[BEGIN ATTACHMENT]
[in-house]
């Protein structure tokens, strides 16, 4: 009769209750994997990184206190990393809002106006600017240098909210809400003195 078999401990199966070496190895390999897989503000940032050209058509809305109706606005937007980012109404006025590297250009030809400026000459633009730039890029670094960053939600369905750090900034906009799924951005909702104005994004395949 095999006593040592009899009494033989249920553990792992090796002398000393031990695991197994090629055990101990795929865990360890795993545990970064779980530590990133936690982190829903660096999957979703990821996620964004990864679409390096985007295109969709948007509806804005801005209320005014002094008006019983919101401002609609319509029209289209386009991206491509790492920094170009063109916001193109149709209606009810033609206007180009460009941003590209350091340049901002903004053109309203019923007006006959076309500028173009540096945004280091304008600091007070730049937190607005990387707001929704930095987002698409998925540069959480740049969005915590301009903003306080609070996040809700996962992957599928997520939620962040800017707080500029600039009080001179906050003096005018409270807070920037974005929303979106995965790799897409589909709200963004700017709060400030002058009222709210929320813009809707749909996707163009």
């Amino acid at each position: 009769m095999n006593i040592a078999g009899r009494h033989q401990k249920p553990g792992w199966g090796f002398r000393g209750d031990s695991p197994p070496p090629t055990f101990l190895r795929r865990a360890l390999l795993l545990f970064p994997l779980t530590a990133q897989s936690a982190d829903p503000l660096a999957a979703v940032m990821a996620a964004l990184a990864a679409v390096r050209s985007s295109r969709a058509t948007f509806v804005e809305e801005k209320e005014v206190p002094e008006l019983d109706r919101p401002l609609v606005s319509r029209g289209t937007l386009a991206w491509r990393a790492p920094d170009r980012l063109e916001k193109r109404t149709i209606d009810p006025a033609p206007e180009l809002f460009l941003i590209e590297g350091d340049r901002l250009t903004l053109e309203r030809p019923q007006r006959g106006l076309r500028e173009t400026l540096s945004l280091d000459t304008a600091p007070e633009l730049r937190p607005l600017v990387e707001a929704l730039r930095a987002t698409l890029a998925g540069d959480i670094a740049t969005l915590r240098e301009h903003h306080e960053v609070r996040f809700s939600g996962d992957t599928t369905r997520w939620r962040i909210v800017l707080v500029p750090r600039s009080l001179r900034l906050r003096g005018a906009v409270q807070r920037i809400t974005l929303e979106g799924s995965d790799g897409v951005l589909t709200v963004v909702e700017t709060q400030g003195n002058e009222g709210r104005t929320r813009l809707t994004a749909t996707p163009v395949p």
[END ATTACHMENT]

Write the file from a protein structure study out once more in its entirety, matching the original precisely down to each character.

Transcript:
[in-house]
């Protein structure tokens, strides 16, 4: 009769209750994997990184206190990393809002106006600017240098909210809400003195 078999401990199966070496190895390999897989503000940032050209058509809305109706606005937007980012109404006025590297250009030809400026000459633009730039890029670094960053939600369905750090900034906009799924951005909702104005994004395949 095999006593040592009899009494033989249920553990792992090796002398000393031990695991197994090629055990101990795929865990360890795993545990970064779980530590990133936690982190829903660096999957979703990821996620964004990864679409390096985007295109969709948007509806804005801005209320005014002094008006019983919101401002609609319509029209289209386009991206491509790492920094170009063109916001193109149709209606009810033609206007180009460009941003590209350091340049901002903004053109309203019923007006006959076309500028173009540096945004280091304008600091007070730049937190607005990387707001929704930095987002698409998925540069959480740049969005915590301009903003306080609070996040809700996962992957599928997520939620962040800017707080500029600039009080001179906050003096005018409270807070920037974005929303979106995965790799897409589909709200963004700017709060400030002058009222709210929320813009809707749909996707163009």
């Amino acid at each position: 009769m095999n006593i040592a078999g009899r009494h033989q401990k249920p553990g792992w199966g090796f002398r000393g209750d031990s695991p197994p070496p090629t055990f101990l190895r795929r865990a360890l390999l795993l545990f970064p994997l779980t530590a990133q897989s936690a982190d829903p503000l660096a999957a979703v940032m990821a996620a964004l990184a990864a679409v390096r050209s985007s295109r969709a058509t948007f509806v804005e809305e801005k209320e005014v206190p002094e008006l019983d109706r919101p401002l609609v606005s319509r029209g289209t937007l386009a991206w491509r990393a790492p920094d170009r980012l063109e916001k193109r109404t149709i209606d009810p006025a033609p206007e180009l809002f460009l941003i590209e590297g350091d340049r901002l250009t903004l053109e309203r030809p019923q007006r006959g106006l076309r500028e173009t400026l540096s945004l280091d000459t304008a600091p007070e633009l730049r937190p607005l600017v990387e707001a929704l730039r930095a987002t698409l890029a998925g540069d959480i670094a740049t969005l915590r240098e301009h903003h306080e960053v609070r996040f809700s939600g996962d992957t599928t369905r997520w939620r962040i909210v800017l707080v500029p750090r600039s009080l001179r900034l906050r003096g005018a906009v409270q807070r920037i809400t974005l929303e979106g799924s995965d790799g897409v951005l589909t709200v963004v909702e700017t709060q400030g003195n002058e009222g709210r104005t929320r813009l809707t994004a749909t996707p163009v395949p």